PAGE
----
If you’re traveling somewhere by airplane, whether it’s a domestic or international flight, there is no getting around it. You’re going to have to face every traveler’s least favorite part of the journey: the TSA scan. But while there’s no avoiding it, there are ways to make it a less painful process.
By streamlining your packing, attire and approach to travel, you might save yourself some time and frustration up front. You have no control over how long TSA agents take to do scans or check out questionable contents, but having your goods readily available for examination can at least help things along when it’s your turn. In this article, you’ll find tips for how to plan ahead for a reasonably headache-free encounter at TSA.
Shortcuts Before Booking
Before you book your flight, check to see if you for qualify for TSA’s pre-expedited screening program, which allows participants to bypass much of the security hassle at the airport. Passengers who are members of certain frequent flier programs may be able to select pre-expedited screening on flights with the following airways: Alaska Airlines, American Airlines, Delta Air Lines, United Airlines and US Airways. Those eligible will be allowed to “leave on their shoes, light outerwear and belt, keep their laptop in its case, and their 3-1-1 compliant liquids/gels bag in a carry-on,” according to the TSA website. As of May 7, 2013, pre-expedited screening was extended to some international flights.
If you don’t qualify for pre-expedited screening, fear not. There are other ways to make your trip through the TSA queue as painless as possible.
Organize Your Travel Documents
Keep your boarding pass and passport or other form of identification handy right up until you get on the plane. Having to take these in and out of a bag or search around every time you’re asked to present them only slows down you and everyone else in line. Stay organized and be ready to show these items upon request. Purchasing a small bag or case specifically for your most important travel items and documents helps a great deal with this. You can keep that one bag handy and know that all the essentials – travel documents, smartphone, passport, money, credit cards – are in one place and easy to grab at a moment’s notice.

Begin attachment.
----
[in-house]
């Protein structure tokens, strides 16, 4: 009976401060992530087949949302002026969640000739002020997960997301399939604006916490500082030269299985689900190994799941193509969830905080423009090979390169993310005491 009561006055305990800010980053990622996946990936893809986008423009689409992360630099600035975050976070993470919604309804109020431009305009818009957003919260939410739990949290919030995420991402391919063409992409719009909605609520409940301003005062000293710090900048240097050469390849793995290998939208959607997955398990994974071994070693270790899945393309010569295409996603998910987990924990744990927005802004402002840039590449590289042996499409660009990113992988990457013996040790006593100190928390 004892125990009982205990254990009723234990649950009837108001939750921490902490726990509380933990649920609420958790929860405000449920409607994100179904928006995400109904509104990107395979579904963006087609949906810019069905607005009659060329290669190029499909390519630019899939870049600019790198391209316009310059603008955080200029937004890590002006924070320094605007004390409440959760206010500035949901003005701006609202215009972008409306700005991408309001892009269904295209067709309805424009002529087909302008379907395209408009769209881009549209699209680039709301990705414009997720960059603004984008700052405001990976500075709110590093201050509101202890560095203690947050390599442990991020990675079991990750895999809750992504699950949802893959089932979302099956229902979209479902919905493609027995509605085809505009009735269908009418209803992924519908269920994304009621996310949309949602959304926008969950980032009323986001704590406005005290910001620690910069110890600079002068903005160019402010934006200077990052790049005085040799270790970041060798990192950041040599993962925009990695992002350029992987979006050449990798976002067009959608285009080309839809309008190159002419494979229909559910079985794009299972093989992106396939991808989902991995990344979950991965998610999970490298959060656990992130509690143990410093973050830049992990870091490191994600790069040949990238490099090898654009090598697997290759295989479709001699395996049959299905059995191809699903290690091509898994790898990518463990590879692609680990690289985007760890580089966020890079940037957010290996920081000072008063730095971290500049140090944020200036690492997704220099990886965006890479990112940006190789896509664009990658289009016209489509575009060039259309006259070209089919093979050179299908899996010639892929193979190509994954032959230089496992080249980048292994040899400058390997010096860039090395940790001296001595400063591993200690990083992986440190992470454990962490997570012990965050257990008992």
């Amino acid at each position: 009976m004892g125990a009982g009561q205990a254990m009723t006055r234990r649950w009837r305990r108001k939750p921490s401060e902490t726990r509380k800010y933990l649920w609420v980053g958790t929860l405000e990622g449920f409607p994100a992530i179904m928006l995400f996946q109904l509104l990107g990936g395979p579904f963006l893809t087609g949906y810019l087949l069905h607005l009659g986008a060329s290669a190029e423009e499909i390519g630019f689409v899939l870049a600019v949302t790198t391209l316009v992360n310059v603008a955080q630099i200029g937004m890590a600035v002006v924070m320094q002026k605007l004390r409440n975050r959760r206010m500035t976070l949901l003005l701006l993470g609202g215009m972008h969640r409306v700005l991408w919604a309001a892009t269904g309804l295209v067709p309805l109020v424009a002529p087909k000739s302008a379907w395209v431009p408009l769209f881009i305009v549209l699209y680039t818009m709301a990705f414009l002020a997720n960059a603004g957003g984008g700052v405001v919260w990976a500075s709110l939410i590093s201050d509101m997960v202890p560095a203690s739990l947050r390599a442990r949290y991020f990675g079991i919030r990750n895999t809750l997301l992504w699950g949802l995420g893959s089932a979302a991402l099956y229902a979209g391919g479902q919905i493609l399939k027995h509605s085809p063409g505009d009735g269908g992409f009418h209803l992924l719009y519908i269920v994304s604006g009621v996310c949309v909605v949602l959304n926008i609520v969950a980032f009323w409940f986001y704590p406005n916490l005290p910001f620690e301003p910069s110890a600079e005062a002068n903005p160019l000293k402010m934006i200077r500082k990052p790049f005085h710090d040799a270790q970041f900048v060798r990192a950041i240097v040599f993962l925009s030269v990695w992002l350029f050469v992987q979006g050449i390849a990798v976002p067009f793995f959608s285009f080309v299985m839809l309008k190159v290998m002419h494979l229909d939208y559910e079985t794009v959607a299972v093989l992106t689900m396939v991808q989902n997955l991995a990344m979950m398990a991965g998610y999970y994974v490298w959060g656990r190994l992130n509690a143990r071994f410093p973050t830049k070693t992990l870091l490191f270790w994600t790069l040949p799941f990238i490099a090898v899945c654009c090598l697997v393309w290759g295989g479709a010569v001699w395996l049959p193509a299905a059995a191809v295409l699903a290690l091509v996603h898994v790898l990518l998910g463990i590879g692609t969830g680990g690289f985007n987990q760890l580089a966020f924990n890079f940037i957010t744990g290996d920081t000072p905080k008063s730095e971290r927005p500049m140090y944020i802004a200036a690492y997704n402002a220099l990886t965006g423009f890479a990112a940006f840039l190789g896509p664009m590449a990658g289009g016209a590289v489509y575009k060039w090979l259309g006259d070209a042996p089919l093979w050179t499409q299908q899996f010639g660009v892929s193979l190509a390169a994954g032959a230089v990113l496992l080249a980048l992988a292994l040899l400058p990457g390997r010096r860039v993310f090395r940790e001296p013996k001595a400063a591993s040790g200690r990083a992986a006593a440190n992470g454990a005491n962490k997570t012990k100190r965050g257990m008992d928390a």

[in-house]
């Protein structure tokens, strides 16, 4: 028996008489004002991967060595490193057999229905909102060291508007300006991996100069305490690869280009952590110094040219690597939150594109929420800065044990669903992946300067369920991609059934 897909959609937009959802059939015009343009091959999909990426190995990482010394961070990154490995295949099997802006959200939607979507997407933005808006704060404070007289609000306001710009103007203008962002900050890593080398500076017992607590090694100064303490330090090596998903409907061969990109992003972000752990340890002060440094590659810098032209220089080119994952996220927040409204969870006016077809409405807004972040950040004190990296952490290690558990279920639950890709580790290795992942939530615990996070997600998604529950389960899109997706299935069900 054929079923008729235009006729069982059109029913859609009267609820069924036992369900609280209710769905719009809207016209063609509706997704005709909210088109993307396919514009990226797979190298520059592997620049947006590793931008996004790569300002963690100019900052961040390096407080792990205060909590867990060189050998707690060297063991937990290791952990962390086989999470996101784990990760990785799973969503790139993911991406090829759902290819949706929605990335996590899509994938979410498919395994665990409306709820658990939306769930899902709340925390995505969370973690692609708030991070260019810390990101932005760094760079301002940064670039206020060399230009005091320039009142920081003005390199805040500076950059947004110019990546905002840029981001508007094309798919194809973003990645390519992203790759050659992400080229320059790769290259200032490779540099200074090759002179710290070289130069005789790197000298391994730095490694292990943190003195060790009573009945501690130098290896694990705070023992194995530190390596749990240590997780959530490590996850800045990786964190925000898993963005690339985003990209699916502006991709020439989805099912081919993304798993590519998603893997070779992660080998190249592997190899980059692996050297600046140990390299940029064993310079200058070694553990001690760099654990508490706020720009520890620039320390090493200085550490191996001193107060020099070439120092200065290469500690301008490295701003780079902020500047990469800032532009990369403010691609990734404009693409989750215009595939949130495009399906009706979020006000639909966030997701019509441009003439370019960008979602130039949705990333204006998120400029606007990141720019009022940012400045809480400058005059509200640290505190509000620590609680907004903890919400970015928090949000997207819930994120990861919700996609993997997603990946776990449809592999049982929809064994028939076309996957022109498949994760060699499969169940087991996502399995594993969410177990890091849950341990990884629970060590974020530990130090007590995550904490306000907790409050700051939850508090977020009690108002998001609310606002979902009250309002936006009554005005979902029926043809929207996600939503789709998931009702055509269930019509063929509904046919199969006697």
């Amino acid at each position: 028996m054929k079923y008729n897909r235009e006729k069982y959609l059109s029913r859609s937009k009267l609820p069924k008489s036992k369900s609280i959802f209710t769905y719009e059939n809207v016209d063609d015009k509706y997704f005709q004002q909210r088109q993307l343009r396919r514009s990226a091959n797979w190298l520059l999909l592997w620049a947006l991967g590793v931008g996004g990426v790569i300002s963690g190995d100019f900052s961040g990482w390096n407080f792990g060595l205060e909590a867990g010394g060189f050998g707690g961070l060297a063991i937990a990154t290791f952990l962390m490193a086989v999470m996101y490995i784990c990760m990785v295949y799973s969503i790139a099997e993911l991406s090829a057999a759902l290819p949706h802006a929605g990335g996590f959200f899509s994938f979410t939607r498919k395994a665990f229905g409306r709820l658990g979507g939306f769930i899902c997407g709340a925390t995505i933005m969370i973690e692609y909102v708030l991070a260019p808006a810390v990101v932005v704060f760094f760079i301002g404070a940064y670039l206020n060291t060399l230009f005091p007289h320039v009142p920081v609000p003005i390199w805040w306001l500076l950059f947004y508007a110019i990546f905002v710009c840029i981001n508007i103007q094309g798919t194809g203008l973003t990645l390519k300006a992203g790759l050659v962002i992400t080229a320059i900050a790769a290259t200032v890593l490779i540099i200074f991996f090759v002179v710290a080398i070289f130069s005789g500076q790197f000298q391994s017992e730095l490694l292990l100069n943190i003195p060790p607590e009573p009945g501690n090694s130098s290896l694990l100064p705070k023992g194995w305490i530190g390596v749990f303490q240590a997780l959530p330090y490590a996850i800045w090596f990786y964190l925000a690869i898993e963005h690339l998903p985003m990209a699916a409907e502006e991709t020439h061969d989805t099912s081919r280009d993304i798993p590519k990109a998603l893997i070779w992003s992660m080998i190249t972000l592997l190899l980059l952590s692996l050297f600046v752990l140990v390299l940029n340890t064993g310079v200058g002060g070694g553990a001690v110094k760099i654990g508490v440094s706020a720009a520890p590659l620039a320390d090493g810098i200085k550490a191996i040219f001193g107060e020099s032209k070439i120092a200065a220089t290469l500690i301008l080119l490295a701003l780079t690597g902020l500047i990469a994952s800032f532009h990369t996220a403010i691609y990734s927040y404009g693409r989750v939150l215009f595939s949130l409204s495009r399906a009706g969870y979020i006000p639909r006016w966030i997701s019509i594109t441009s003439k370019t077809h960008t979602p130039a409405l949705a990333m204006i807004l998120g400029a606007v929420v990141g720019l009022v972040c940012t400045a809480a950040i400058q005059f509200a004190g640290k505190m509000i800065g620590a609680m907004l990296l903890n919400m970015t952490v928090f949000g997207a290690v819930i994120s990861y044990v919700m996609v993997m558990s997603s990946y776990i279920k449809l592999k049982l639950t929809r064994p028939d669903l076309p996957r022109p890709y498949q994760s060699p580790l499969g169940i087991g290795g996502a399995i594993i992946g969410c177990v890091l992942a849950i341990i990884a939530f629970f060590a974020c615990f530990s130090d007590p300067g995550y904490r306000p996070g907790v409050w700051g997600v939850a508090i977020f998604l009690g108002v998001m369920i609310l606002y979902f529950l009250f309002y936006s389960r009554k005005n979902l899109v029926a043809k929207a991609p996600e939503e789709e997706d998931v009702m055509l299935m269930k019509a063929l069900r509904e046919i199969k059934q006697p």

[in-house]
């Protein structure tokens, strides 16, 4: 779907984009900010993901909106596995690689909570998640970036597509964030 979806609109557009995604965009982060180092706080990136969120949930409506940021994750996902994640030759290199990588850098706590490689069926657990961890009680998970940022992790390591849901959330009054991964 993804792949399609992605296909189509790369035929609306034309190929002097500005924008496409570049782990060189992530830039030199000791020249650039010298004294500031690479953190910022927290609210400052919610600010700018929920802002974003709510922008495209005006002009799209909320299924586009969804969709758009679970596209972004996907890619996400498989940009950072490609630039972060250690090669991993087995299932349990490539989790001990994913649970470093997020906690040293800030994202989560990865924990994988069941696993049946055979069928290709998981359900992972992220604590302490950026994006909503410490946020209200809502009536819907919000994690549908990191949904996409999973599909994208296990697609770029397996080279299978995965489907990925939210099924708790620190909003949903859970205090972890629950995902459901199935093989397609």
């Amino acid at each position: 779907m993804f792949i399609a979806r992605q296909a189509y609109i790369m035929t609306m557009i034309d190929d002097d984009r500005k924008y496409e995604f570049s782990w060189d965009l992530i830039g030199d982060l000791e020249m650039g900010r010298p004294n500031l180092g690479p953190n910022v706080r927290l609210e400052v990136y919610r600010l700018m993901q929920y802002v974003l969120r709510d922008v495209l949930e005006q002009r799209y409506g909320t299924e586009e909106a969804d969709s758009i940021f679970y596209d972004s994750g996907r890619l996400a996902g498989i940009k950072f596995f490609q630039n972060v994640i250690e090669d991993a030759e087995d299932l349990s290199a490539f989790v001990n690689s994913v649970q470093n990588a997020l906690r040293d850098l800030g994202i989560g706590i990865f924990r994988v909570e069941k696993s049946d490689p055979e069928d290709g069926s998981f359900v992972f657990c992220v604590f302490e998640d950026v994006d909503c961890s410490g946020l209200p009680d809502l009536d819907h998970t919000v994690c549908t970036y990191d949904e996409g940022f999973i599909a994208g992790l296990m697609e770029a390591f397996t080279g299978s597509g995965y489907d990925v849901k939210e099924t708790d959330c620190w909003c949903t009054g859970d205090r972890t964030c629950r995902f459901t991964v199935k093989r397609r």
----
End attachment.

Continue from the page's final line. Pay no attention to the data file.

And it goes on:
What & How to Pack
Know in advance that your electronic items, including laptops, DVD players, game consoles and video cameras, need to come out of the bag and go through the scanner one by one. To do this as quickly as possible, make them accessible in your bag so you can take them out for scanning and replace them again with minimal hassle. If possible, pack your laptop in what TSA describes as a “checkpoint friendly” laptop case, such as a sleeve. If your case allows for an unobstructed internal view of the laptop, you may get to skip the extra step of removing it from the case before screening.
Accessibility is really the name of the game when it comes to packing. If you’re bringing liquids, be sure to comply with the 3-1-1 rule: 3.4 ounces or less, contained in a 1 quart ziplock bag and one bag per traveler. TSA also suggests separating the liquids within the bag, for quicker processing. Keep non-liquid items organized in different compartments, as this makes it easier for scanners to see what’s in your bag and clear you through the line.
Avoid packing alcohol and sporting equipment in your carry-on, as those should be in your checked baggage. Most souvenirs, such as snow globes, should be in your checked baggage as well, although you’ll want to keep your most valuable items with you in the carry-on. Food items that have gel-like or liquid qualities, such as jams, cheeses, spreads and yogurt should also be packed in your checked luggage. Even items such as gel inserts for shoes can cause you problems in the security line, so pack those away with your tennis rackets and Brie.
What to Wear on the Plane
Plan your travel attire wisely. Unless you’re on a business trip and need to dress for a meeting or conference, opt for comfortable clothing and items that are easy to slip on and off. Jackets and coats must be scanned separately, so a zip-up instead of a pullover will save you time. Even better, put them in your checked baggage if it’s feasible, making one less item that needs to be scanned. Opt for slip-on shoes that you can get in and out of easily, rather than footwear that ties or has elaborate straps.
By packing smartly and efficiently, you can save yourself considerable time in the TSA line. Rather than fumbling to find your electronic goods, panicking over a prohibited item or struggling to get your shoes back on while the crowd behind you grumbles, you can move as quickly as TSA officials can get you through the line and focus your thoughts on the trip ahead.
It is also a wise idea to check TSA guidelines before you pack, to ensure that nothing has changed and no new restrictions have been implemented before you head to the airport. There are few greater hassles than checking your luggage and arriving at the security check line only to realize a vital item in your carry-on isn’t allowed on board. Advance preparation, research and organization are key to smooth sailing through this aspect of a trip.